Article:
Even so, the refugees who find themselves in Goma struggle to create lives for themselves. Some residents of Birere, the Goma slum where Mugisha wound up, say they stand in solidarity with the refugees, as DRC is also home to frequent bouts of conflict.
“We see them arrive from Lusenda asking for help,” says Chantal Masika, a Birere resident who has allowed several refugees to stay in a small annex shelter at her home.
Mugisha says they have survived thanks to the kindness of locals. But they struggle to make rent payments.
“We have moved from one house to another. Landlords end up chasing us for missed rent payments,” says Aloys Habyarimana, another resident.
The situation is challenging for local landlords.
“They come and beg us to give them a room to rent and promise to pay on time. When they fail to live up to the promise, we have no choice but to chase them. I cannot rent out my house to someone who does not pay,” says one landlord known as Papa Chance, who asked that his real name not be revealed.
Back in Burundi, Mugisha was a technician. He repaired broken televisions, refrigerators and radios. But in DRC, he makes a living as a bricklayer’s assistant at construction sites in Goma. He says he’s managing to live on his meager salary, about $3 per day, until he can get a better job.
All of his roommates are struggling to make ends meet, he says.
“We are four co-tenants, and each of us contributes at least 10,000 Congolese francs [$10.78] at the end of the month,” he says.
In the last few months, they have lived in several houses, often evicted when they can’t pay on time. Mugisha also struggles to buy food because he saves some of his wages to send home to his wife and son.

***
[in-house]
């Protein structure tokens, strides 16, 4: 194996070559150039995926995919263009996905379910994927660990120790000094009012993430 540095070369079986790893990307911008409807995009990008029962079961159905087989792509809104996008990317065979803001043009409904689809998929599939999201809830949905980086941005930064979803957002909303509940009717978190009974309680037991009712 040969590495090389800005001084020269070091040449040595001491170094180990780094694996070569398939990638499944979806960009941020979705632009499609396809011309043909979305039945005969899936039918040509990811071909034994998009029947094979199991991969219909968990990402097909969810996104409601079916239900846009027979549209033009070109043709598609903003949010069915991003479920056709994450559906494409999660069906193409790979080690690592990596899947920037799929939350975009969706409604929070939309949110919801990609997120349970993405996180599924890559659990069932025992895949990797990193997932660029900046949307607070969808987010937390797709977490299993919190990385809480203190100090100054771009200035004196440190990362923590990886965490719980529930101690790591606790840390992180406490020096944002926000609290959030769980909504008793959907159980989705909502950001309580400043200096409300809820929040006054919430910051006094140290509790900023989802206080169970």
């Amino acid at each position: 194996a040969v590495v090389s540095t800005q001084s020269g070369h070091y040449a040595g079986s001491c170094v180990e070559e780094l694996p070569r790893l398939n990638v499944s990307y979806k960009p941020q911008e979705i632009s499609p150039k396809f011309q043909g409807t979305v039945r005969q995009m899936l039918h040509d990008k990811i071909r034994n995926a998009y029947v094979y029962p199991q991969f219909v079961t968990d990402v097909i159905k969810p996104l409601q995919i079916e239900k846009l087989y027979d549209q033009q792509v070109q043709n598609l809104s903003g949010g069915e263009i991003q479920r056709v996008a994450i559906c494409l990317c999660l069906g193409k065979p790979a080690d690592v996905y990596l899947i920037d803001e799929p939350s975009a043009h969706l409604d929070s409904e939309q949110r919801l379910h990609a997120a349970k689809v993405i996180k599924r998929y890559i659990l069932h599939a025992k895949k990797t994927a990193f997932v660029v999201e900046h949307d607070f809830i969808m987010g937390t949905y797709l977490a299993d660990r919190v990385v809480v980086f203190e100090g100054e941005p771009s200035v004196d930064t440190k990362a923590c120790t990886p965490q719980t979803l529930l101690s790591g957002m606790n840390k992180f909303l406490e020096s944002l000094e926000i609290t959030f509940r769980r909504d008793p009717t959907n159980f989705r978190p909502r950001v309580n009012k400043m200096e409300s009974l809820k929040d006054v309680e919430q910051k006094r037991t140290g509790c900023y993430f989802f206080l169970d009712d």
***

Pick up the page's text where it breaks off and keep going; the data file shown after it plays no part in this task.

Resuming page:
The four men are waiting for things to improve in their country, where violence and political tensions remain high. In the meantime, Mugisha says they pass their evenings discussing politics and reminiscing about their families.
The number of Burundian refugees streaming into DRC will continue to rise, says Freddy Salumu, the social operations officer at the National Commission for Refugees. The Kavinvira transit camp in Uvira registers hundreds of families per week, he says.
“Today, we are registering another 242 families who have just arrived, and we’re going to proceed directly with their biometric registration before taking them to Lusenda camp for those who so wish,” he says of the fingerprinting process required for asylum seeker’s certificates.
Salumu says refugees are free to leave the camps if they want to try their luck in the cities or with host families.
“We let them go, because they are free to make that decision,” he says. “But we ask them to leave their ration card because the World Food Programme only feeds those living inside the camp.”
For most refugees, the more pressing question is if or when they will return home. While some say they hope to return to Burundi as soon as possible, others say they will stay.
Annick Irakoze, 36, a refugee, says she believes she and her three young children will stay in DRC for the rest of their lives, despite the fact that her husband and 15-year-old son remained behind in Bujumbura.
Mugisha says that even though he and his friends feel safer in Goma, his dream is to return to his family and a more stable country soon.
“There’s no place like home,” he says.
Ndayaho Sylvestre, GPJ, translated the article from French.